What legacy would you like to leave your children and grandchildren?
Most people are passionate about teaching young people to be responsible and productive citizens, but have you also wondered how you may pass on your values regarding charitable giving?
Five Action Steps to Creating a “Legacy of Giving”
As a parent, you give your children guidance as they grow, but also how may we communicate thoughts about serving and helping others? How do you you share your commitment to make a difference in your community? Here are five steps to put your plan into action:
1) Start the conversation with your children and grandchildren.
- If you have children at home, find volunteer/charitable activities to do as a family.
- If your children are adults, engage them in developing a family plan or share the giving plan that you and your spouse have already developed.
- Articulate your values.
- Instill “we care, we share.”
2) Write a family mission statement.
- Consider whether you want all family members to write it, or have just a few write it to give a framework for your charitable values.
- Take your time in writing a family mission statement; the document should be timeless.
- There is a chapter in the book The Seven Habits of Highly Effective Families by Stephen Covey that discusses how to write a family mission statement.
3) Research your causes.
- Be as shrewd in selecting your nonprofits as you do in selecting how you invest your assets. Your charitable dollars are an investment.
- Take a tour of the nonprofit.
- Read the nonprofit’s 990 tax filing or have your CPA read it to ensure expenditures look reasonable.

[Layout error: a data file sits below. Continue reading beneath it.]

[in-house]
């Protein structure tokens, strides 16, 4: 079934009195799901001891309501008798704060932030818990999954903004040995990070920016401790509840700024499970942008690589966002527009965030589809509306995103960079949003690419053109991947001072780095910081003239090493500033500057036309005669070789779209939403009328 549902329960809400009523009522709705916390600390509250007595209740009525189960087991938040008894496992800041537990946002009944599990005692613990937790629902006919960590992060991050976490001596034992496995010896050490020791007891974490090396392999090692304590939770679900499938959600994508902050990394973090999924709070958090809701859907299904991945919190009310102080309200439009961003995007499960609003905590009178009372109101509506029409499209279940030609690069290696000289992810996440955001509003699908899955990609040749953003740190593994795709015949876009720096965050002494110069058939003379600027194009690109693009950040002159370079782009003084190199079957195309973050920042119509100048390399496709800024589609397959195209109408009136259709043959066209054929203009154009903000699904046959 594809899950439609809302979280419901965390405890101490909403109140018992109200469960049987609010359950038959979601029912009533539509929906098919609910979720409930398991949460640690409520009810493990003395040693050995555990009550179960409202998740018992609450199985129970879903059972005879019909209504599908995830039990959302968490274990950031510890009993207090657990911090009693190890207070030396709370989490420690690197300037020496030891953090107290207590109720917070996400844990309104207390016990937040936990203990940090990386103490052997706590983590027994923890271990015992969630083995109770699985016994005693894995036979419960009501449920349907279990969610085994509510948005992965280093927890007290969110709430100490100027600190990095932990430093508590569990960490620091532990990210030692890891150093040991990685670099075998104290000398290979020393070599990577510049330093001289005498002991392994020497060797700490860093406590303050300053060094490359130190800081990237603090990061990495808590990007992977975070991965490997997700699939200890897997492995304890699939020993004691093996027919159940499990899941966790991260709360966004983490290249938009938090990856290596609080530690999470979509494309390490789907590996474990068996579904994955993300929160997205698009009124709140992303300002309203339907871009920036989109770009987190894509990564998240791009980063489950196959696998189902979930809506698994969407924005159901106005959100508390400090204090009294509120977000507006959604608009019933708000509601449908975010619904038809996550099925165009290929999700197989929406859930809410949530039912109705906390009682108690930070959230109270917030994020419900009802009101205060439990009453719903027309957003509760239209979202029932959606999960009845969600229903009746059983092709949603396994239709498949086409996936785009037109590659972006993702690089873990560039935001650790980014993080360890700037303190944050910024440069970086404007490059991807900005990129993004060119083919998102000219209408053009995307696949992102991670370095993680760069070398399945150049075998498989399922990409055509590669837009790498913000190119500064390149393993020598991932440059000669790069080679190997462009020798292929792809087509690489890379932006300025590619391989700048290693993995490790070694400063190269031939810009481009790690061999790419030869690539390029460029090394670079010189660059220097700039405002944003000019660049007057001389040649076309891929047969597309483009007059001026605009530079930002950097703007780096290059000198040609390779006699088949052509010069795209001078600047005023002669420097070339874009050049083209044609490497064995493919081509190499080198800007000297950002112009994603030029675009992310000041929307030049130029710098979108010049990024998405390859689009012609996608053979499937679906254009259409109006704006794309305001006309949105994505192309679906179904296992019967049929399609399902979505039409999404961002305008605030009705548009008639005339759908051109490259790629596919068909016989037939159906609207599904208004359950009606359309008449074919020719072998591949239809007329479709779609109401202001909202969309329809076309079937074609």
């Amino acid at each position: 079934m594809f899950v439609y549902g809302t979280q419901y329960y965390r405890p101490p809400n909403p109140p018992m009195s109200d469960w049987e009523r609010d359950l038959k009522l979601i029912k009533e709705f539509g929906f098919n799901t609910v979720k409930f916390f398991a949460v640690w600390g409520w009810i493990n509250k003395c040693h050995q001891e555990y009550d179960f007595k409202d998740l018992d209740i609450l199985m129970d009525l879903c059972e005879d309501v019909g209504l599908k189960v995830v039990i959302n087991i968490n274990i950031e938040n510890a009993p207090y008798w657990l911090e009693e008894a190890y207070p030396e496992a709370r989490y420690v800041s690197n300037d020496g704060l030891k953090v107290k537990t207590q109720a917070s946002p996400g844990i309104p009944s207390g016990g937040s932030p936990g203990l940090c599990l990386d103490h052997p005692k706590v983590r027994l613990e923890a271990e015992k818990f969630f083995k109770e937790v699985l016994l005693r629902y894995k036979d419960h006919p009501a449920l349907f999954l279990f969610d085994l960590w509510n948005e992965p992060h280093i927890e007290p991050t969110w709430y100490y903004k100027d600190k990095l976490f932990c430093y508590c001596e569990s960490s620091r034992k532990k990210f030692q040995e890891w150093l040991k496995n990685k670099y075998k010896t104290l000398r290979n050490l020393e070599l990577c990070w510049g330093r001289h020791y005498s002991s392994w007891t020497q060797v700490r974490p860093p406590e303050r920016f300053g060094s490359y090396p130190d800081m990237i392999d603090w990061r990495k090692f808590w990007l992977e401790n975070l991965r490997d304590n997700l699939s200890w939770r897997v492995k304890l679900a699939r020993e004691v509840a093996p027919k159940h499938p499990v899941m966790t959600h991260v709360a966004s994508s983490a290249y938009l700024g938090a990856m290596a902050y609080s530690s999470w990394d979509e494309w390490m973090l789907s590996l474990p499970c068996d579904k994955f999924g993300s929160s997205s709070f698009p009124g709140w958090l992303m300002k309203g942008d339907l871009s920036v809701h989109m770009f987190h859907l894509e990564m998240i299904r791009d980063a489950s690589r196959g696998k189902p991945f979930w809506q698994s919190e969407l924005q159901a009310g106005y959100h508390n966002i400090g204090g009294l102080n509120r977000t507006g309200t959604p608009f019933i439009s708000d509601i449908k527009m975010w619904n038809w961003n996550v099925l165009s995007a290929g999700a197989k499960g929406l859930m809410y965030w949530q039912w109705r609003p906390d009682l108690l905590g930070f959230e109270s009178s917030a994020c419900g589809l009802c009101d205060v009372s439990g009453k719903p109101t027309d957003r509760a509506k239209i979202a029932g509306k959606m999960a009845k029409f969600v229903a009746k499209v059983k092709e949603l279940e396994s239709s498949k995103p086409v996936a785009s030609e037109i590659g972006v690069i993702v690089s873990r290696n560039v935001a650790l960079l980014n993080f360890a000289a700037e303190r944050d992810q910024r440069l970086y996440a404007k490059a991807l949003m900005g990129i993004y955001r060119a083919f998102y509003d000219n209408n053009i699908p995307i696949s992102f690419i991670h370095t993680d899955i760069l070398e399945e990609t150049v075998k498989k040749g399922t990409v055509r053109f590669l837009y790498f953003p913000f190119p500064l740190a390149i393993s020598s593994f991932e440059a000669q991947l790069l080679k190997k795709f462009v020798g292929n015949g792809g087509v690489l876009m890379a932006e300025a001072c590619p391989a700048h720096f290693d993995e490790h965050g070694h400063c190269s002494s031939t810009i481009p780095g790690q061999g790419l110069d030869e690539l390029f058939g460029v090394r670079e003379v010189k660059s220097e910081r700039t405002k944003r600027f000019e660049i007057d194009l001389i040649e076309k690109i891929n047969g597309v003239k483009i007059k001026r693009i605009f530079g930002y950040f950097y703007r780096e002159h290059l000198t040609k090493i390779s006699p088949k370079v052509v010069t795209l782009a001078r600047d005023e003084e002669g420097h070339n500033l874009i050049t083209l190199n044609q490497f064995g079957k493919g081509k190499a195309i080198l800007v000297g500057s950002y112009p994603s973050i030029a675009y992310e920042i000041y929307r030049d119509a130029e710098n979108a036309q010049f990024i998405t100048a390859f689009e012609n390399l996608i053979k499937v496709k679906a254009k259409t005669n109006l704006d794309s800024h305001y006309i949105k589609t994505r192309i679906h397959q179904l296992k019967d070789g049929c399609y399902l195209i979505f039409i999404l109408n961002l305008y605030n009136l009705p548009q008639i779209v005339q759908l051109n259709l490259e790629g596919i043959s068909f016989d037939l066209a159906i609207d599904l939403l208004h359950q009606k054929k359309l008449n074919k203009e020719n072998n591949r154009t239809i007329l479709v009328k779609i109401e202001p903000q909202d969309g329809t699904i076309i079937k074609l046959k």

- Utilize on-line tools such as Charity Navigator, GuideStar or the Better Business Bureau of Houston.
4) Develop your plan and structure.
- Contact your estate attorney.
- Or contact Planned Giving Council of Houston (www.pgch.org/) to help setup your plan.
5) Implement your plan.
- Consider the implementation of your plan as one that not only benefits the community, but also strengthens the relationships in your family. You can have some great conversations with your children and grandchildren.
You can affect others profoundly, and leave a significant and important mark on the world while involved in what is meaningful and important.
- Money Doesn’t Grow on Trees by Neale S. Godfrey and Carolina Edwards
- That’s What My Mother Taught Me by Herb Mather
- The Generosity Factor by Ken Blanchard and S. Turett Cathy
- The Millionaire Next Door by Thomas J. Stanley, Ph.D. and William D. Danko, Ph.D.
- The Severn Habits of Highly Effective Families by Stephen R. Covey
- Too Much of a Good Thing by Dan Kindlon, Ph.D.
- Wealth in Families by Charles W. Collier